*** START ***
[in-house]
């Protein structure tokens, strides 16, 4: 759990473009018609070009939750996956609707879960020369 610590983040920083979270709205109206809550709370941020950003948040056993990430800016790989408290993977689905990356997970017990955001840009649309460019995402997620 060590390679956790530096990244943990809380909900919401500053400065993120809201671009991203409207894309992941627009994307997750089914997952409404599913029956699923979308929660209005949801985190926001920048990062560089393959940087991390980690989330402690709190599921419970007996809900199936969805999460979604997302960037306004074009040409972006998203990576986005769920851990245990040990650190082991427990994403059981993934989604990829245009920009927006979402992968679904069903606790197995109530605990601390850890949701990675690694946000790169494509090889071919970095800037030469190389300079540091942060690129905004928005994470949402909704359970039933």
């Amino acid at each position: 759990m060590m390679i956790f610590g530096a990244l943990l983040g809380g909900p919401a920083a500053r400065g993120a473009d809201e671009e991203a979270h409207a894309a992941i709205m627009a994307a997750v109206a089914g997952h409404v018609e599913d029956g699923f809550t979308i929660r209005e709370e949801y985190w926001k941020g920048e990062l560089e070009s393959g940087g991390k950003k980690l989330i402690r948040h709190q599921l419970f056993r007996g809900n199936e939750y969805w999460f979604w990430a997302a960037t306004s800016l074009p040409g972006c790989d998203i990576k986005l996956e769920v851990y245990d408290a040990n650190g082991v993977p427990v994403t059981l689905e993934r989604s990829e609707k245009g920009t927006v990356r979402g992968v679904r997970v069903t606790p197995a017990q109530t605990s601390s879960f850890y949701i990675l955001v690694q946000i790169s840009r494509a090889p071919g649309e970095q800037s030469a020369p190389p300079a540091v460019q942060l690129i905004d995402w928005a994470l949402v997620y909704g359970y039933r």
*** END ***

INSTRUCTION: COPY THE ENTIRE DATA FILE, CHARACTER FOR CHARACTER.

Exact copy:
[in-house]
């Protein structure tokens, strides 16, 4: 759990473009018609070009939750996956609707879960020369 610590983040920083979270709205109206809550709370941020950003948040056993990430800016790989408290993977689905990356997970017990955001840009649309460019995402997620 060590390679956790530096990244943990809380909900919401500053400065993120809201671009991203409207894309992941627009994307997750089914997952409404599913029956699923979308929660209005949801985190926001920048990062560089393959940087991390980690989330402690709190599921419970007996809900199936969805999460979604997302960037306004074009040409972006998203990576986005769920851990245990040990650190082991427990994403059981993934989604990829245009920009927006979402992968679904069903606790197995109530605990601390850890949701990675690694946000790169494509090889071919970095800037030469190389300079540091942060690129905004928005994470949402909704359970039933």
């Amino acid at each position: 759990m060590m390679i956790f610590g530096a990244l943990l983040g809380g909900p919401a920083a500053r400065g993120a473009d809201e671009e991203a979270h409207a894309a992941i709205m627009a994307a997750v109206a089914g997952h409404v018609e599913d029956g699923f809550t979308i929660r209005e709370e949801y985190w926001k941020g920048e990062l560089e070009s393959g940087g991390k950003k980690l989330i402690r948040h709190q599921l419970f056993r007996g809900n199936e939750y969805w999460f979604w990430a997302a960037t306004s800016l074009p040409g972006c790989d998203i990576k986005l996956e769920v851990y245990d408290a040990n650190g082991v993977p427990v994403t059981l689905e993934r989604s990829e609707k245009g920009t927006v990356r979402g992968v679904r997970v069903t606790p197995a017990q109530t605990s601390s879960f850890y949701i990675l955001v690694q946000i790169s840009r494509a090889p071919g649309e970095q800037s030469a020369p190389p300079a540091v460019q942060l690129i905004d995402w928005a994470l949402v997620y909704g359970y039933r």